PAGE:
In recent years, the photography book has achieved unprecedented artistic recognition, but we still hear too little of the photographers talk about their work. They have a lot to say. Rémi Coignet went to meet them and realized that each of them considers the book as an essential form of his work.
Photographers, publishers or graphic designers are invited to revisit their work and reveal their intentions.In the course of the interviews, a geography of contemporary photography is sketched in the continuity of the first volume, Conversations, published in 2014.
Conversations with :
DANIEL BLAUFUKS BROOMBERG & CHANARIN PATRICK FAIGENBAUM JOAN FONTCUBERTA KLARA KÄLLSTRÖM & THOBIAS FÄLDT ERIK KESSELS ARON MÖREL AKIO NAGASAWA GREGER ULF NILSON MARTIN PARR CHRISTIAN PATTERSON LISE SARFATI STÉPHANIE SOLINAS ALEC SOTH GERHARD STEIDL ERIC TABUCHI BERTIEN VAN MANEN MARIKEN WESSELS
Conversations was released in 2014. The underlying premise was that while we, critics, journalists and curators, are many to discuss the work of photographers, their own voices are seldom heard.
The purpose remains unchanged with this second volume: To give voice to the photographers and listen to what they can tell us about their work through their books.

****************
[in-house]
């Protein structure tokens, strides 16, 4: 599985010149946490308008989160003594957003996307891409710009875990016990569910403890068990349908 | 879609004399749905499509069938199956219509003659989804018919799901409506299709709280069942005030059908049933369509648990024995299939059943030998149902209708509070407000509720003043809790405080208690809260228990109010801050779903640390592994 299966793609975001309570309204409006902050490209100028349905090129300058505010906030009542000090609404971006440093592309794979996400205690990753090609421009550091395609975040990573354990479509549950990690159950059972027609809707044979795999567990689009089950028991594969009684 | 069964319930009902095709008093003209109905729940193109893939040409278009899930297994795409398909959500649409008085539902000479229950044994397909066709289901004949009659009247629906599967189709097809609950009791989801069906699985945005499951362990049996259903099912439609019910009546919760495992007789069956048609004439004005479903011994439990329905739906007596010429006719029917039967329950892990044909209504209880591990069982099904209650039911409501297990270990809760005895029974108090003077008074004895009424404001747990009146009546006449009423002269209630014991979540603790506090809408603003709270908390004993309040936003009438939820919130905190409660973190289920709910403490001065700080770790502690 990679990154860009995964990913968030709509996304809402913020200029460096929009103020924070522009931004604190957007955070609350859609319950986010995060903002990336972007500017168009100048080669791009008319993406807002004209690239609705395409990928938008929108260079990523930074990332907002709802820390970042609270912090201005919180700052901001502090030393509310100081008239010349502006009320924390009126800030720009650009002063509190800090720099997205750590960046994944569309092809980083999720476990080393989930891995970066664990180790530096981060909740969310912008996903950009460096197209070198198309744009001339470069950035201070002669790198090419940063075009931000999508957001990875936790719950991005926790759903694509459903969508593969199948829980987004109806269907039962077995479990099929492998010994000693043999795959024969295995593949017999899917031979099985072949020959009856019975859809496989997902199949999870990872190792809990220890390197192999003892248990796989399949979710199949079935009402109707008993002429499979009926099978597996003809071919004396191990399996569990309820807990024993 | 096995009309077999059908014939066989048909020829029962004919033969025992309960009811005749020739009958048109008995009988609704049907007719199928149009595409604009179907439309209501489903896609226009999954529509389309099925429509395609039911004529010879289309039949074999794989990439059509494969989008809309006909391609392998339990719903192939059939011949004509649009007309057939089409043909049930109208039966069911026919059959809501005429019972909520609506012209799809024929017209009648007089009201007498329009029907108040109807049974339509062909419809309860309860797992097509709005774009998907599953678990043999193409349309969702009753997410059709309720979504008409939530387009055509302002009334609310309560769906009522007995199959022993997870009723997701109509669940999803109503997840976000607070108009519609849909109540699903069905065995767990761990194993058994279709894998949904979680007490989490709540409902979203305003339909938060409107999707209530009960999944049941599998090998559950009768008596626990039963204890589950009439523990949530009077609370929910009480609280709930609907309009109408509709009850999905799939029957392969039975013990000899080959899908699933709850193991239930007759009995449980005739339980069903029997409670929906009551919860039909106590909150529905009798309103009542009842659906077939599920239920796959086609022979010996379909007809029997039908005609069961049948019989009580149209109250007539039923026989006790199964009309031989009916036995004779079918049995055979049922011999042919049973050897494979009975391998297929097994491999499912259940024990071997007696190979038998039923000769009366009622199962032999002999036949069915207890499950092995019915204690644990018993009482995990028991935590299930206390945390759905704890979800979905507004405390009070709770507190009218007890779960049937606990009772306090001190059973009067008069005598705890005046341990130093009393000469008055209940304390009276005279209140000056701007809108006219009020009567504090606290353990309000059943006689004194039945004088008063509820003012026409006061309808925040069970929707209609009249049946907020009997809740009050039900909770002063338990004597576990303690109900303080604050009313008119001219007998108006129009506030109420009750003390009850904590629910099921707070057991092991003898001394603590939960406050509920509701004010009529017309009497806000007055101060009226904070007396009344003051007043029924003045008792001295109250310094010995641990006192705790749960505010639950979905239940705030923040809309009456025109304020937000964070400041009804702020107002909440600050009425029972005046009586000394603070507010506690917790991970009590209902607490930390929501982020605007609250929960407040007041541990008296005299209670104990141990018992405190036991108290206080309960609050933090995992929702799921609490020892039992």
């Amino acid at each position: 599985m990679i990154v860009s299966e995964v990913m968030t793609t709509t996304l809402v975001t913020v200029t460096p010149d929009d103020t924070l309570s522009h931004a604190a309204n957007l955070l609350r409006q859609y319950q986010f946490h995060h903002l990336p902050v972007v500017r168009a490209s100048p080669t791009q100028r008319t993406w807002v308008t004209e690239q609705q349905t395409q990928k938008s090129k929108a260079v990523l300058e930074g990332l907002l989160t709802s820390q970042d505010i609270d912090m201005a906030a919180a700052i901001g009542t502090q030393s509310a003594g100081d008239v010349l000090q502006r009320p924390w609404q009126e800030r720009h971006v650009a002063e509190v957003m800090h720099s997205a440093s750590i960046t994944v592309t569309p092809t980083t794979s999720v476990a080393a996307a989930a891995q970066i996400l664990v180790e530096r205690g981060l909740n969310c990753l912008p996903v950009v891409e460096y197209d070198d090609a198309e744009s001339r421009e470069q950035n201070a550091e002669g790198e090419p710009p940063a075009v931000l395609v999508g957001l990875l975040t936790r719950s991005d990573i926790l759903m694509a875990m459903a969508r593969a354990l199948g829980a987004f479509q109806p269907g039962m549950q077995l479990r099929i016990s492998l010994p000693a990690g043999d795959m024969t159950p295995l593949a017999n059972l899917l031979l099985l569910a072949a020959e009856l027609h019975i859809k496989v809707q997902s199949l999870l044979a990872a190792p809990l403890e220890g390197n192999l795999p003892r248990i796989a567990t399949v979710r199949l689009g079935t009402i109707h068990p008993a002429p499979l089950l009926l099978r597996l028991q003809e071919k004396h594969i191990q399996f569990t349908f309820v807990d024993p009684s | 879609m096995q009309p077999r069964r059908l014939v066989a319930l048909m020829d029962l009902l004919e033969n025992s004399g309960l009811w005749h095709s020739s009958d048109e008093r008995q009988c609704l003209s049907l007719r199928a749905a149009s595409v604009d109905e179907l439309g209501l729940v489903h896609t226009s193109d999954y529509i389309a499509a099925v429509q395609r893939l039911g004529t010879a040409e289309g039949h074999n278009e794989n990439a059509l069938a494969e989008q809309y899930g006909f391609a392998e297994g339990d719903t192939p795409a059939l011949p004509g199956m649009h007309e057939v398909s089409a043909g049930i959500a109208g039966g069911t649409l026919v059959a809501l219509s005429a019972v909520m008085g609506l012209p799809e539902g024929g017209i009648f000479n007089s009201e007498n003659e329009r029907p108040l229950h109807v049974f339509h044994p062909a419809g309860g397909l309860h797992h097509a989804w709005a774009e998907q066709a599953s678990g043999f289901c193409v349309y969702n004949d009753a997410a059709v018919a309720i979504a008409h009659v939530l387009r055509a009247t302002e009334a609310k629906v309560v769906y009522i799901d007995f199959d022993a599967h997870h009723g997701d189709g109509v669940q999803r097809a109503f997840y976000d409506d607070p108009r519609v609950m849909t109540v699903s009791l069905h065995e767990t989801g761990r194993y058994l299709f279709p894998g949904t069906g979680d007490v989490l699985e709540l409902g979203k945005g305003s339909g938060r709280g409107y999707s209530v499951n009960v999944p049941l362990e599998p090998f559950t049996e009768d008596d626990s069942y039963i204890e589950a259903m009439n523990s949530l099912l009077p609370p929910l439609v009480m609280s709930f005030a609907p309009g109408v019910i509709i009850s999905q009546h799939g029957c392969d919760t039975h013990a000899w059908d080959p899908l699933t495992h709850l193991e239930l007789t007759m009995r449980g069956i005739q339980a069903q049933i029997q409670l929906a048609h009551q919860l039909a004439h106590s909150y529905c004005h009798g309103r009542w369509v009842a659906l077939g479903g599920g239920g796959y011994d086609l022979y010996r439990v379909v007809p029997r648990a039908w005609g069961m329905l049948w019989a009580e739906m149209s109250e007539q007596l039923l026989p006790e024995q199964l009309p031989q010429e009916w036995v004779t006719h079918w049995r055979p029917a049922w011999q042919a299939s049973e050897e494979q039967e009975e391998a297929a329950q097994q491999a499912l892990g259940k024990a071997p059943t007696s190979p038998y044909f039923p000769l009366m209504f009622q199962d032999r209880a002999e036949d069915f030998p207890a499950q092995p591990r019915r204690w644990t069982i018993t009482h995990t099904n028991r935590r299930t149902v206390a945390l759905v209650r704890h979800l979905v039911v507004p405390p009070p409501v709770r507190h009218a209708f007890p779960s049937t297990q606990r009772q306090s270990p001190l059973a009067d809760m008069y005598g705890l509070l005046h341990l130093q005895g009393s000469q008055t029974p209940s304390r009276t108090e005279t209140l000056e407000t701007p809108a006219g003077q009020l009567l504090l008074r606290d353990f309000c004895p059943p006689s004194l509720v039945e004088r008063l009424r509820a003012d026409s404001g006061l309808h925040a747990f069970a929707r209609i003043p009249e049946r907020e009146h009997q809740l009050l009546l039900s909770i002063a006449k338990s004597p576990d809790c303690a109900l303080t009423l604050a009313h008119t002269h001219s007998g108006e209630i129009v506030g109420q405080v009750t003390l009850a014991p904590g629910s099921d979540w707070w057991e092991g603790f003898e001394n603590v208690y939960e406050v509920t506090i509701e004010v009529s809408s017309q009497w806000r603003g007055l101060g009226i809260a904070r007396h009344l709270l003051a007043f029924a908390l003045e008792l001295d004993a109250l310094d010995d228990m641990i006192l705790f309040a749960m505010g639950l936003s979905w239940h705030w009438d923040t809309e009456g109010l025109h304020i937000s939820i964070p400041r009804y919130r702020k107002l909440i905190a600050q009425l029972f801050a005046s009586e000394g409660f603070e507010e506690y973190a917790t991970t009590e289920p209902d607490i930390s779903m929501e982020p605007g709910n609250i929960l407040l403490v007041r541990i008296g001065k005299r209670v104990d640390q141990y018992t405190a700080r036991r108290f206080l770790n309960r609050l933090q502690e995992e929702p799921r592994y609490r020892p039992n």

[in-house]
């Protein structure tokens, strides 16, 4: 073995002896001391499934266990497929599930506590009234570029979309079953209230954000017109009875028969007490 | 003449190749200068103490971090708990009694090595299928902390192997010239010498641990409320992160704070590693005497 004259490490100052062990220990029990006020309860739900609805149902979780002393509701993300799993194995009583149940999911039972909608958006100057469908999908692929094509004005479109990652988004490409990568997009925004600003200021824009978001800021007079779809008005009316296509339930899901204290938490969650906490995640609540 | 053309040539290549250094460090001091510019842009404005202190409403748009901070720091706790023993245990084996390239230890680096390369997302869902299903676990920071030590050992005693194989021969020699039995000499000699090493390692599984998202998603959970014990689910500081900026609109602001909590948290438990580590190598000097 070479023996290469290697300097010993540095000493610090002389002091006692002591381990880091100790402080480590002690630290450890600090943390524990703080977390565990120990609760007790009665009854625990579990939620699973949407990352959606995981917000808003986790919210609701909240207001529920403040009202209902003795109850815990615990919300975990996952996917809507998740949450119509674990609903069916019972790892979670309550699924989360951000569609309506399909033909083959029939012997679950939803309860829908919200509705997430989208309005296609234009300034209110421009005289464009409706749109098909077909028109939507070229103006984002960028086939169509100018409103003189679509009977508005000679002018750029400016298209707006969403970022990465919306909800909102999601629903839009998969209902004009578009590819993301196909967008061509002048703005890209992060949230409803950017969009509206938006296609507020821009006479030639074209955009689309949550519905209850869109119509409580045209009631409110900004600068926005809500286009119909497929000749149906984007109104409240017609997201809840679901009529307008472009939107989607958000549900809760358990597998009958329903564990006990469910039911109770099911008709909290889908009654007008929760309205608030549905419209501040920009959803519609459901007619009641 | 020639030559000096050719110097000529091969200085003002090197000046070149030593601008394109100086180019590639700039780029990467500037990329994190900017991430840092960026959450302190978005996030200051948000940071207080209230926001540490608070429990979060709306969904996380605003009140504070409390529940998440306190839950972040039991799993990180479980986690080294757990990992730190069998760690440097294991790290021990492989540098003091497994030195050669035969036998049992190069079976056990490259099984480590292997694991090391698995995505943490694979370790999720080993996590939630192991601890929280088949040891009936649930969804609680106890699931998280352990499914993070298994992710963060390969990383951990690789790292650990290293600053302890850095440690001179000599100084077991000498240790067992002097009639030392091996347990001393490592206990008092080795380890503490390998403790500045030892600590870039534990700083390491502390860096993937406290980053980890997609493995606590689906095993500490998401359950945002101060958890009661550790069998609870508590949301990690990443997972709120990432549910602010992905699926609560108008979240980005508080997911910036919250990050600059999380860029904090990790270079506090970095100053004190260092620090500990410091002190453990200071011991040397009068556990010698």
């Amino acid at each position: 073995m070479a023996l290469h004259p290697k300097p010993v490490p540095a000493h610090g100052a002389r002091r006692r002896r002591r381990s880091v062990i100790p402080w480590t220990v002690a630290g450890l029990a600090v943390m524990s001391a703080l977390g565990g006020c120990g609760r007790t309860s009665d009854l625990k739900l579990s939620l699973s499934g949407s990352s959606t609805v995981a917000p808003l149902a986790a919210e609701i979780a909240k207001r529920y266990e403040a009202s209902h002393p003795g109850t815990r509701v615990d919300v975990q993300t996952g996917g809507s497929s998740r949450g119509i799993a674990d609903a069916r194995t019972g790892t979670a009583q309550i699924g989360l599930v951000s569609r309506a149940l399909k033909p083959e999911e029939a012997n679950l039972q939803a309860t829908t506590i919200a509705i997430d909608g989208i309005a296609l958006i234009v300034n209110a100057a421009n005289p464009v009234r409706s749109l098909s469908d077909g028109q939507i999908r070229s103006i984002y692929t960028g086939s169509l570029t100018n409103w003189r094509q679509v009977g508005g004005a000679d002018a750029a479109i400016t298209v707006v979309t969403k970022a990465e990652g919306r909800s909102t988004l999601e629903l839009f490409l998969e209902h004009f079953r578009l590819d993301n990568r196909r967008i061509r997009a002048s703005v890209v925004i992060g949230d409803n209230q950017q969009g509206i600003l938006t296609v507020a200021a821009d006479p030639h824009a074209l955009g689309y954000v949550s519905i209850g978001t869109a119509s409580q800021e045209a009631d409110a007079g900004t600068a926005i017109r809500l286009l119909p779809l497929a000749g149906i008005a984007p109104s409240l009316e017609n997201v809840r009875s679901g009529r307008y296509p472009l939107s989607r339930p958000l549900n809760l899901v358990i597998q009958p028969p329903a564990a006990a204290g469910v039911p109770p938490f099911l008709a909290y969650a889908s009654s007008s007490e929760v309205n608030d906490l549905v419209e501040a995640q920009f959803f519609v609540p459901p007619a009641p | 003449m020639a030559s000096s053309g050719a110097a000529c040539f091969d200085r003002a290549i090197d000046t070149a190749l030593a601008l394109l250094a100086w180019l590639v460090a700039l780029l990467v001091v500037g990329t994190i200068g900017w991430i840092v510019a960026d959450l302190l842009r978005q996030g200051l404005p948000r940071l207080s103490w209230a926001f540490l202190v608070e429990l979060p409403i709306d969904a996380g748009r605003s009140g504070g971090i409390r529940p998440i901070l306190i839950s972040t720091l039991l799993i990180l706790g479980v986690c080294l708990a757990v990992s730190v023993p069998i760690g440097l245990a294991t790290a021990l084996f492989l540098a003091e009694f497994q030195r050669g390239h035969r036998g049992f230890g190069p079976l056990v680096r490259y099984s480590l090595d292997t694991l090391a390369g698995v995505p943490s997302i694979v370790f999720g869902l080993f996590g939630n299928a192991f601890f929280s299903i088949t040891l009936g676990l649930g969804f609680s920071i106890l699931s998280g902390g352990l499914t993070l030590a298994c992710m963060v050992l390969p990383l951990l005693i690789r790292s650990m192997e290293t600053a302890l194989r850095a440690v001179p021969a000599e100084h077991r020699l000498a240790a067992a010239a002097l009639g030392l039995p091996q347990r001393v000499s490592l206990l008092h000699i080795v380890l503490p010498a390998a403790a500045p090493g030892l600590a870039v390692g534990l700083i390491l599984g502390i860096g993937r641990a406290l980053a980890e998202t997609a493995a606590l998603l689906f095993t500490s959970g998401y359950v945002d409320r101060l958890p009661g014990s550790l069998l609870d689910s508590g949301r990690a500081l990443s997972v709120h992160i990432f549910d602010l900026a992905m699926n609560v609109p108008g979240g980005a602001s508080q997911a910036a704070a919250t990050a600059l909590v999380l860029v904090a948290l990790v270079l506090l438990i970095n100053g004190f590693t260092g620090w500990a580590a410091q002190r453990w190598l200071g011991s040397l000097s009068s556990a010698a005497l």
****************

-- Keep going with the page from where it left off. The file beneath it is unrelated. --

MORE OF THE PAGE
Why books? Because they are works in themselves, easily accessible. They imply seriality, a form that is more complex and significant than the single image; more stable and durable than the exhibition. And because they offer perspective on the evolution of a career.
To give an outline of a geography of contemporary photography.
Any human activity involves significant interactions, even if we are not necessarily aware of them. For example, I met JH Engström and Anders Petersen for the first volume. The former is a friend, and was the assistant of the latter. For this second volume, I met Thobias Fäldt, Gerhard Steidl and Greger Ulf Nilson. Fäldt published with Steidl a book conceived by Nilson. Both Engström and Petersen have also worked with this publisher and the graphic designer. It seemed relevant to lay out these connections and question these artists about their relationships with each other.
To maintain a long-time dialogue with the artists.
As with JH Engström and Rob Hornstra in the first volume, I pursued conversations started a few years ago with Daniel Blaufuks, Adam Broomberg and Oliver Chanarin. The one-hour-long interviews are usually face-to-face, and the viewpoint is that of the authors on their work at a given time. However, some of these interviews were conducted via Skype for practical reasons. While it may not be as warm as a physical meeting, it allows them to be in their comfort zone, generally their studio, which is conducive to confidence and reflection.
Acknowledging the privilege of meeting these authors, publishers and graphic designers, I chose to transcribe our conversations as faithfully as possible to each oral style so that the reader feels closer to us and our conversation.Finally, I am asked sometimes how I select my partners in conversation: it would be an understatement to say that I appreciate their work